The idea of sex is everywhere: society's obsession with sex has led to a culture of overshare that leads many women to wonder if they can ever measure up to so-called normal they're faced with.
And though they are thankful for the ability to be sexually liberated, many women, while open to the sexualized culture around them, find themselves feeling inadequate and unable to keep up. Kate Spicer of the Times of London explores this phenomenon, noting that "what is clear is that women find the cultural environment a gigantic cause for performance anxiety."
"We appear to be living in a golden age of female sexual awareness and fulfilment, doing anything and everything on top of what our sexually naive mothers and grandmothers apparently did out of duty or for a washing machine," Spicer writes. Yet that golden age has produced a great deal of confusion, anxiety, and feelings of worthlessness for many women who feel that they can't possibly measure up to the idea of female sexuality that is being put forth by the media. Everything from oral sex skills to pubic hair grooming to getting a post-pregnancy body back in shape, celebrity style has become commercialized, as Dr. Petra Boynton notes: "Sex has become mandatory, competitive and commercialised. Vested commercial interests suggest it could be great, if only you had their product."
Sex, therefore, takes on a feeling of obligation: not only do women feel the need to groom, perform, and look a certain way, they're self-esteem takes a hit as well, as they feel a need to tie their self-worth into their sexual performance. If women aren't having sex, Boynton argues, they feel it is because they are not keeping up with the commercialized images of what a woman should be, and that "sex as a status symbol" "sets up the idea that sex only happens in really pricey knickers. It excludes women. It's an elitist model from which women without money or a certain body shape are excluded."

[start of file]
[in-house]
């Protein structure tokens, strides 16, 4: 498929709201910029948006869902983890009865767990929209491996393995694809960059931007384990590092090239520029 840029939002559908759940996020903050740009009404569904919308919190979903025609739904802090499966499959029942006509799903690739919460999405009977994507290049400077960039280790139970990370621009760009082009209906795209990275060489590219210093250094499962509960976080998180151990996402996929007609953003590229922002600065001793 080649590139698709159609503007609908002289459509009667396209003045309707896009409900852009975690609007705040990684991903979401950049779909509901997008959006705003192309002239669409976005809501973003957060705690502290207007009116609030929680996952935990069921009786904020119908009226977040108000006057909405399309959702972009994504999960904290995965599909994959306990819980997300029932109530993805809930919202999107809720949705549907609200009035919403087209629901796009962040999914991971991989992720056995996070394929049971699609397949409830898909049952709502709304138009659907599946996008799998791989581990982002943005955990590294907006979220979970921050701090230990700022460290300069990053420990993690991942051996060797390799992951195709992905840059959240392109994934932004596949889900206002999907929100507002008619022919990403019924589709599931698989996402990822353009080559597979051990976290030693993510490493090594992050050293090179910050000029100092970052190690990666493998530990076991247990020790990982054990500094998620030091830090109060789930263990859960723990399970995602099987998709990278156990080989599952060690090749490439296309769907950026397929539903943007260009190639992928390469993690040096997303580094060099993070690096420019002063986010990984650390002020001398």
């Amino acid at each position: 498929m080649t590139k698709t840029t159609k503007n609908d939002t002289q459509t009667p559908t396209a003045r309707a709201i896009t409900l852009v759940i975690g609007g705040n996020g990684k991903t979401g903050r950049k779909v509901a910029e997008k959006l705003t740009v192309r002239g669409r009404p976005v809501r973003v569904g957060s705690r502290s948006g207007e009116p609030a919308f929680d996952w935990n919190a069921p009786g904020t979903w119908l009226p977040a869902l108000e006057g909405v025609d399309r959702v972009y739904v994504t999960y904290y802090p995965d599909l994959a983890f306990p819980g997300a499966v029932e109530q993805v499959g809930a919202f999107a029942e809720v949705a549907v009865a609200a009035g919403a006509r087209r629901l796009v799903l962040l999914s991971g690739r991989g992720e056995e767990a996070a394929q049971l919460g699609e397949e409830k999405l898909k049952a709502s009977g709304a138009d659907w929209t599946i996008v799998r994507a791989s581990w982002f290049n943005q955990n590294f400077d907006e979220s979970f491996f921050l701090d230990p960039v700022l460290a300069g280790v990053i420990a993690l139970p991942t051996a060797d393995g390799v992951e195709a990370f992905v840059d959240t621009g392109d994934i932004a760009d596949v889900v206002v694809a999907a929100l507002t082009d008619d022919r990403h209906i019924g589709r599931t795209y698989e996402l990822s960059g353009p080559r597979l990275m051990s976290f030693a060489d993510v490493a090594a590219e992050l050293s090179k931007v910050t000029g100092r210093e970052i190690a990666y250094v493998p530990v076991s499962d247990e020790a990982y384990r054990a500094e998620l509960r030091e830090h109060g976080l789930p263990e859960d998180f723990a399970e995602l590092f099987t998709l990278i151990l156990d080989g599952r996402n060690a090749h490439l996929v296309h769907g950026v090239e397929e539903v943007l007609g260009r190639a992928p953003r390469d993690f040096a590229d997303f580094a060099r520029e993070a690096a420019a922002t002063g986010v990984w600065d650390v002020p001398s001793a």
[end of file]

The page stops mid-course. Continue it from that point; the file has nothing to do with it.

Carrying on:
Spicer argues that women are encouraged to feel comfortable talking about sex, but only if it relates to the commercialized values: sexy lingerie, pubic hair grooming, vibrators, etc. The actual dynamics of sex, including masturbation and the vagina, are often brushed aside in favor of the "sexier" more sellable aspects of sexuality. As Boynton tells Spicer, she was invited onto a British television show to discuss sex, but only in certain contexts: "They wanted to do something about empowering women [sexually]. I said: ‘Let's talk about the clitoris.'" They didn't like that, "but they were having a pole-dancer on". No wonder we're paranoid. You can't bang on about female self-esteem being the root of all sexual happiness, if everything in culture takes a big pop at it."
Are Women Sexually Liberated, Or Just Confused? [Times of London]